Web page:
The “laws” of everyday social etiquette in Victoria times were detailed, sacrosanct for decades and rarely open to change. These “laws” covered everything from the kind of jewellery and dress a lady wore at certain times of the day, the dos and don’ts of social visits, calling cards, removal (or not) of a bonnet, and dining etiquette. In fact the list is endless and to err was the highest social faux pas and those who did step outside the boundaries were shunned by their social group. There were also rules regarding equestrian etiquette and attire and while horses were an essential form of transportation, they also provided men and ladies a way to see and be seen.
Riding a horse in public was not advised until a young lady had acquired a degree of expertise that would not cause her and her family embarrassment. A young man who decided to take a young lady out for a ride had to ensure that all the tack was in good order himself and these details were never left to the lowly grooms or stable boys. The chosen horse had to be suitable for milady’s riding ability and it was a man’s duty to help a lady to mount her horse: she gathered her skirts in her left hand, faced the horses head and put her right hand on the pommel while the man helped her spring into the saddle by placing his hands under the left foot. He then smoothed down her skirts which were cut longer to hang down gracefully on the side she mounted on, usually the left or near side.
As for pace, good manners prevailed and on no account could the man decide the speed. That was left up to the lady and it was very poor form for him to try to urge her horse into a trot or gallop when she was happiest at a sedate walk.
If a young man had designs on a certain lady and happened to meet her out riding, then he had to dismount before speaking to her. The social niceties and etiquette also covered paying tolls which was the man’s job if a toll road was enroute and the man had to permit the lady to ride on the sunniest or shadiest side of the road which ever was her choice.
As far as equestrian apparel, It wasn’t until the second half of the 16th century that clothing specifically designed for sidesaddle riding was created although the designs still followed many of the fashions of the day.
The large and bulky dress cage crinolines would not have been worn out riding but the fashionable dress fullness would have been achieved with a starched petticoat. In photo studios however, a woman often wore her cage crinoline with her riding attire for a photograph. Because of the length of the skirts, there were frequent accidents when the long riding dresses got tangled in the sidesaddle horns when a fall happened. Around the late 19th century, the safety apron was created and this apron gave the effect of a skirt but it had no back to it so that the legs were free and in direct contact with the saddle.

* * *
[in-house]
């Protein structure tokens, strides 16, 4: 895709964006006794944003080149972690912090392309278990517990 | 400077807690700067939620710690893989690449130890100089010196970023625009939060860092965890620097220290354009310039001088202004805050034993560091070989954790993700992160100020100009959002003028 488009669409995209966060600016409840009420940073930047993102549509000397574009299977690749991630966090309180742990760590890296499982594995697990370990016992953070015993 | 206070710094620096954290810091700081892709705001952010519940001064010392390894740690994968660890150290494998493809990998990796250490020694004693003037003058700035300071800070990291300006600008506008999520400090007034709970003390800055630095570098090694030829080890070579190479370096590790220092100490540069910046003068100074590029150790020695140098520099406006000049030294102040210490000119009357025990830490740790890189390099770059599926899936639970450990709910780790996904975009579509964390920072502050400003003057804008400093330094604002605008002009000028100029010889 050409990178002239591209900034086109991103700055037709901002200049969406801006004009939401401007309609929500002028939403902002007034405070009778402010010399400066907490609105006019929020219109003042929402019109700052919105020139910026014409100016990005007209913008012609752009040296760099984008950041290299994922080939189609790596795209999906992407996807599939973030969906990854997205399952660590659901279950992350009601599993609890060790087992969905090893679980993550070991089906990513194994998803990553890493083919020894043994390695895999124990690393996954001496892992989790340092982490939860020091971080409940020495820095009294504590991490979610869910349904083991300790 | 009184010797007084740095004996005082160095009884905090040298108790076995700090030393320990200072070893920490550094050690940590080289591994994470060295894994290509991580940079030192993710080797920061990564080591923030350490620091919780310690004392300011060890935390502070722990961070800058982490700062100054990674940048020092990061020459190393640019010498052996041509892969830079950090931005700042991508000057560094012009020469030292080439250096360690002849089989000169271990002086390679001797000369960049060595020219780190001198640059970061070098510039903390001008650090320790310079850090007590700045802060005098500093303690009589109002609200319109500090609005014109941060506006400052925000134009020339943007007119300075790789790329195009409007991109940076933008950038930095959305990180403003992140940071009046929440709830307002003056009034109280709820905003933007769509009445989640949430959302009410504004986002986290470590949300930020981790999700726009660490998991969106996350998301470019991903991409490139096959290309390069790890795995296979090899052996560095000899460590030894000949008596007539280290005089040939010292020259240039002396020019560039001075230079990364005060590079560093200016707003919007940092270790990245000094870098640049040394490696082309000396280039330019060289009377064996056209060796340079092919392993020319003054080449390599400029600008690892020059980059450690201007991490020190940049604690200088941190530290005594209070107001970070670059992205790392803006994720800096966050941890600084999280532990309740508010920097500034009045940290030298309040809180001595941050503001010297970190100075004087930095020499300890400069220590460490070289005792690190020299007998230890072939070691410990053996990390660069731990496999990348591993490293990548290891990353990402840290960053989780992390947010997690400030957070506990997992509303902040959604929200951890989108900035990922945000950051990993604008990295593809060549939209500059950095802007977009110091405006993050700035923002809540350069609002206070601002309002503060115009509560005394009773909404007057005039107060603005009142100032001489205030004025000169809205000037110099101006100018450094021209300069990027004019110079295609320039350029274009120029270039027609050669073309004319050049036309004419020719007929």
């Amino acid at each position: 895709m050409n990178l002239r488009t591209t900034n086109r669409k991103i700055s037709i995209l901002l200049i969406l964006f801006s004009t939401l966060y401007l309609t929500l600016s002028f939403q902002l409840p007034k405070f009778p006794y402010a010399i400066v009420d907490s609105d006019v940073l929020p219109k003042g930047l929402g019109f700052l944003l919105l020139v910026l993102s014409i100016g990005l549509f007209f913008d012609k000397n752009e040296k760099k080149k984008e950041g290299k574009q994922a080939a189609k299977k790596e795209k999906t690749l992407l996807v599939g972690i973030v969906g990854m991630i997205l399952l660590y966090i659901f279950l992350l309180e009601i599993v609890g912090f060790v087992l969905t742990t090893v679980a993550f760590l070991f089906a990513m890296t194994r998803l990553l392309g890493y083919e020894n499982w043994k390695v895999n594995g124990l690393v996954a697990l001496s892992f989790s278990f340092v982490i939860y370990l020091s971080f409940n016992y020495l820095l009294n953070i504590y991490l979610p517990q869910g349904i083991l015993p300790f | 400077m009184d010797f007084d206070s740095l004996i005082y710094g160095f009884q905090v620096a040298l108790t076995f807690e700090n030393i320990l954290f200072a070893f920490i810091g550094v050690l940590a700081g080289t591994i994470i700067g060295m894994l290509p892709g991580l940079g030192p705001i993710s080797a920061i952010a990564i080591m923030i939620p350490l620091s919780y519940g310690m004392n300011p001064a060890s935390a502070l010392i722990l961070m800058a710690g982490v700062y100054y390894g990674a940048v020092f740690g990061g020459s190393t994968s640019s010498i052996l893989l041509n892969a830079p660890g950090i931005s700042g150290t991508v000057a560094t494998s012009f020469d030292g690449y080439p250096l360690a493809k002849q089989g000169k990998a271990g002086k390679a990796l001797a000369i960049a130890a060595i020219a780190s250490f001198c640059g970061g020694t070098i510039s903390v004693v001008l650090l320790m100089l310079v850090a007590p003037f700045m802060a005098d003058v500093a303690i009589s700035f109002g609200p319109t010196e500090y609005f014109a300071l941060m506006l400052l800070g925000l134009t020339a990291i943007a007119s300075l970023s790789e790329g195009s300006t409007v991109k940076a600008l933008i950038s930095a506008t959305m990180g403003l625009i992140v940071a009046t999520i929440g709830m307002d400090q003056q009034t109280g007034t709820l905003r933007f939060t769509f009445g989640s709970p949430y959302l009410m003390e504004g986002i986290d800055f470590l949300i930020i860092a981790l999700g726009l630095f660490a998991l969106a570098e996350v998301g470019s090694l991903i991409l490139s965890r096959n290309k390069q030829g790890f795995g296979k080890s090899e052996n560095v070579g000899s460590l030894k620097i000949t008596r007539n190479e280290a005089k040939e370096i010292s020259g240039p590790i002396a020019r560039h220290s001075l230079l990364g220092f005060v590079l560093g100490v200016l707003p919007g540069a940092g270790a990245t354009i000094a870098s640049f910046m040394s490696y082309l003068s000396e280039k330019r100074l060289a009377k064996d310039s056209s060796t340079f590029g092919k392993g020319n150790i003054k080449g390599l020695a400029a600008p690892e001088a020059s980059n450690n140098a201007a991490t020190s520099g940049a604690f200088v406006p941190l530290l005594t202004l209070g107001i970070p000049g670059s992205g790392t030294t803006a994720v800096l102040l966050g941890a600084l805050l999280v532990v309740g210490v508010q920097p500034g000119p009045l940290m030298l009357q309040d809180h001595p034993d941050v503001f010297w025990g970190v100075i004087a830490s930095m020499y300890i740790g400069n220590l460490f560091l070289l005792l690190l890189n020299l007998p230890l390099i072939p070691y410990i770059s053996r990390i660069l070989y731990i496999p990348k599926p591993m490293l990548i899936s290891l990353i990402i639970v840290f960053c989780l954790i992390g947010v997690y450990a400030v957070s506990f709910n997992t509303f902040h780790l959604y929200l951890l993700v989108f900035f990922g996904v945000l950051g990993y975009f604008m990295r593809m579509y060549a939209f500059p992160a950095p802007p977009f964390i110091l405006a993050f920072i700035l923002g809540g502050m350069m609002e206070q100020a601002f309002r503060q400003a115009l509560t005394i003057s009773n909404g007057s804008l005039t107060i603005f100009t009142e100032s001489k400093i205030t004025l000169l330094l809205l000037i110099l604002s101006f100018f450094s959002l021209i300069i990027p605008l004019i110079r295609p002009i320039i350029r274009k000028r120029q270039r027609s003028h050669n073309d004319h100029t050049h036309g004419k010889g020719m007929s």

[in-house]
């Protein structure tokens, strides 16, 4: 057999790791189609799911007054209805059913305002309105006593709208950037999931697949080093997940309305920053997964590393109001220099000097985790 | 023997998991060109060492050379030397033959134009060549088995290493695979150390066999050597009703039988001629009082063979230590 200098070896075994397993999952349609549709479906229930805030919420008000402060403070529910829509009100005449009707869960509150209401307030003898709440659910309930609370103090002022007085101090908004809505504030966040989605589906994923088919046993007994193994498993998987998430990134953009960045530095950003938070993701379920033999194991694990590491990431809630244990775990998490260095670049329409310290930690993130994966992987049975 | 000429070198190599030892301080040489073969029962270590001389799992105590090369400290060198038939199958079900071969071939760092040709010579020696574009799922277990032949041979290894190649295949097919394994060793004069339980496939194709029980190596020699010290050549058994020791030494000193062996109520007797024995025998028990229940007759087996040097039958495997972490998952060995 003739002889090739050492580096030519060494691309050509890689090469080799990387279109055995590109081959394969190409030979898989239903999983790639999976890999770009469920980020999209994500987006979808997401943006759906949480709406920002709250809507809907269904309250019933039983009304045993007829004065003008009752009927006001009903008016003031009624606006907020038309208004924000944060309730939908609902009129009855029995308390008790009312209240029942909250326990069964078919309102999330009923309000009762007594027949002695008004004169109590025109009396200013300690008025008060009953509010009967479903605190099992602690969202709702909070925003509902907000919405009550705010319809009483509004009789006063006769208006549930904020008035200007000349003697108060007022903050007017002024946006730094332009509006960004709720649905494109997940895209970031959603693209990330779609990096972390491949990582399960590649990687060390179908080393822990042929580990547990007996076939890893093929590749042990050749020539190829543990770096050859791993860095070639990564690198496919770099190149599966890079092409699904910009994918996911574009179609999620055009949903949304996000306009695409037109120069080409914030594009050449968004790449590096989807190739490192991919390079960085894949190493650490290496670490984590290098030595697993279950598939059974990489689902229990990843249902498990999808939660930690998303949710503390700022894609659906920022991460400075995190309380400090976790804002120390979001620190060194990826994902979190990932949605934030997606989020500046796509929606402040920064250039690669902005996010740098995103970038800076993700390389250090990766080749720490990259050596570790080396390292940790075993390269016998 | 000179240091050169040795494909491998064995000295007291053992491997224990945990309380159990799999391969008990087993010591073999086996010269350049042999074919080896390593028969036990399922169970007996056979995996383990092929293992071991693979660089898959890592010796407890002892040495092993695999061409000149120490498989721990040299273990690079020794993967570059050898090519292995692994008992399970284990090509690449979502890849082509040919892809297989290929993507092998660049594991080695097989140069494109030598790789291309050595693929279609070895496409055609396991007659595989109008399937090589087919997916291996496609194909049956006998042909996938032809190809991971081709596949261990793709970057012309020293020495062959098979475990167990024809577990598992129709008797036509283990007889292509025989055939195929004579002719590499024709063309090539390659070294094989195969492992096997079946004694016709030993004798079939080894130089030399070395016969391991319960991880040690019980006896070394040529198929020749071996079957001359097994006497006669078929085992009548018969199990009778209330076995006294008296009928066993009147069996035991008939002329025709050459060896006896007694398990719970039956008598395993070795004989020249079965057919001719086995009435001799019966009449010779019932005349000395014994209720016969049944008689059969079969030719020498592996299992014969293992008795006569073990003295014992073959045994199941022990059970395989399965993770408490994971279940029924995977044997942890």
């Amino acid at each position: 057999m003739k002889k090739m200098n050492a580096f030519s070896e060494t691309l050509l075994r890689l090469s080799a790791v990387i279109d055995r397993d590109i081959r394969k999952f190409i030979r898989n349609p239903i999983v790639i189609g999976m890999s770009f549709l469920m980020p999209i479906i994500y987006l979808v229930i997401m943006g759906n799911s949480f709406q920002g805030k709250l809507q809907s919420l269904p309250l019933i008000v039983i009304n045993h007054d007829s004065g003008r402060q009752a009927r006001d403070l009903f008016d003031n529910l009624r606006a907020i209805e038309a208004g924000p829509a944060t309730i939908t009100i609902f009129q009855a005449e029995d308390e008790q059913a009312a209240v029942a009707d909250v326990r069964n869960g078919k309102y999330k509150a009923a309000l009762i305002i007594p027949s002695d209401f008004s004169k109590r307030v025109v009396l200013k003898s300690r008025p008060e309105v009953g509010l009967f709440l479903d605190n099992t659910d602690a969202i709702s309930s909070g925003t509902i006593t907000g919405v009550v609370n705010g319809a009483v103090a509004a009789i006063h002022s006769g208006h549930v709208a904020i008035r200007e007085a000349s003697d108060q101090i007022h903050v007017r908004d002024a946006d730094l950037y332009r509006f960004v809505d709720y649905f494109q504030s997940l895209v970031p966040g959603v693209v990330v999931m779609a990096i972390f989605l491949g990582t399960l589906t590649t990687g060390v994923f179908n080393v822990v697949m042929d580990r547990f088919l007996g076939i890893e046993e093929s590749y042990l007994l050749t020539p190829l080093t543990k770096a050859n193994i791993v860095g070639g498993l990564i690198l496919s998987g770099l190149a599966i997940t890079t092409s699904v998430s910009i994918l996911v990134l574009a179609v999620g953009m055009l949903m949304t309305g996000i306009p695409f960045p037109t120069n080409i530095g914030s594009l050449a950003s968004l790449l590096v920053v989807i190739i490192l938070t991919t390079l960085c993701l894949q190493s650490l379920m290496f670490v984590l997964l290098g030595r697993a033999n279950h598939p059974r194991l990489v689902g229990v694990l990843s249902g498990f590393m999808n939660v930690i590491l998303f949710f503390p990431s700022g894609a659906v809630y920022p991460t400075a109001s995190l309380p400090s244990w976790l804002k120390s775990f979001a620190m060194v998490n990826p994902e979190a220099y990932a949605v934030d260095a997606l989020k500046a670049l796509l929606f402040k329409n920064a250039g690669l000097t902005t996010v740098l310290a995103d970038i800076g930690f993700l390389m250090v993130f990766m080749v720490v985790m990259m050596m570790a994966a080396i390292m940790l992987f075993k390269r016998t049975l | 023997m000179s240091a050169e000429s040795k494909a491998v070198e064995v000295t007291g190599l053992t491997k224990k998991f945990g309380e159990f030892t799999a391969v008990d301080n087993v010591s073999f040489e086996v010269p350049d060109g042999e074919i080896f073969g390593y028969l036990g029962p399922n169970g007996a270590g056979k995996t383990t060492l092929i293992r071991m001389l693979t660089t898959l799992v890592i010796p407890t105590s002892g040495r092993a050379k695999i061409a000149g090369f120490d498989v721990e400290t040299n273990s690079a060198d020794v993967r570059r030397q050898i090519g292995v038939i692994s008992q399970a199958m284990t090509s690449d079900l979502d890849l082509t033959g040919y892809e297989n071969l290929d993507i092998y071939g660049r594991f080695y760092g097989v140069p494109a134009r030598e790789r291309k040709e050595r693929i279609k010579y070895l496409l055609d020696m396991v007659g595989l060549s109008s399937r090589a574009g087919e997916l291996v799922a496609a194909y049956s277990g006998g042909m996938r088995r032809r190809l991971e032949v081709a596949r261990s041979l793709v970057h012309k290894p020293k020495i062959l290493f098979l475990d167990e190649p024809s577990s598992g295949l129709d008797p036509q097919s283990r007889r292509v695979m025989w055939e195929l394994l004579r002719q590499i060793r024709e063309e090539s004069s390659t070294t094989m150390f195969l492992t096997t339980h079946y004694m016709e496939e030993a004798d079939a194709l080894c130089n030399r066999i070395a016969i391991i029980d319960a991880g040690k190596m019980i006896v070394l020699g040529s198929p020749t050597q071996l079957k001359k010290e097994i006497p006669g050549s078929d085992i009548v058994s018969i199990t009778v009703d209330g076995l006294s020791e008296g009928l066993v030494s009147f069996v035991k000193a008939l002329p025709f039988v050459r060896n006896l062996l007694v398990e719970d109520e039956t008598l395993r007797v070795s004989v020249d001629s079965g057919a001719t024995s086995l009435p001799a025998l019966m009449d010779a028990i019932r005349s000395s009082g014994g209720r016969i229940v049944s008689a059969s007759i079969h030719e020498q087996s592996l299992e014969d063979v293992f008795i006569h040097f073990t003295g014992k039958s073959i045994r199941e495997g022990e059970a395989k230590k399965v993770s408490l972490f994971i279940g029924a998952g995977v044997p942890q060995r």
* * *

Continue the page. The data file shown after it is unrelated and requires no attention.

Colonization and travel in different countries created a few new problems (but ultimately provided solutions) for ladies as many of the horses, donkeys, mules or camels they were given to ride had not been trained for sidesaddle riding. The solution lay in adopting versions of male riding pants for riding astride including the zouave or baggy trousers, part of the uniform adopted by the light infantry in the French Army, normally serving in French North Africa between 1831 and 1962. Women also took to wearing jodhpurs which originated in India from the ancient style of Indian trousers which were tight around the calf and baggy at the hips to help cool the body in hot weather.
Sir Pratap Singh, a younger son of the Maharaja of Jodhpur, helped to popularise jodhpurs in England after a style that he had perfected and tailored in India around 1890. He arrived in England for Queen Victoria’s Diamond Jubilee in 1897 and created quite a stir by winning many polo matches with his entire team. His jodhpurs were adapted by the British and shortened to mid calf to be worn with high riding boots. The true original full leg length jodhpurs are also still in use today and are worn with short paddock boots with a form fitting leg design.
Hats were also an essential part of Victorian riding attire and followed the fashions of the day no matter how impractical. In 1858 hats with ear rosettes, ostrich feathers and long ties were popular while taller top hats with see though veils were worn for hunting but of course afforded no protection in a fall. Flat porkpie hats and curved flat hats, the ultimate in fashionable head gear, were considered very trendy and racy in an era when many women still wore larger bonnets.
To ensure that no lady made a fool of herself or family, there were lengthy attire guidelines for ladies going riding and this list included undergarments, outdoor or covert coats, hats, stockings and habit. Even footwear was discussed and in keeping with that Victorian horror of viewing a female foot or leg one publication warned that: “The stiff boot is better than the legging, as it does not show the shape of the leg.”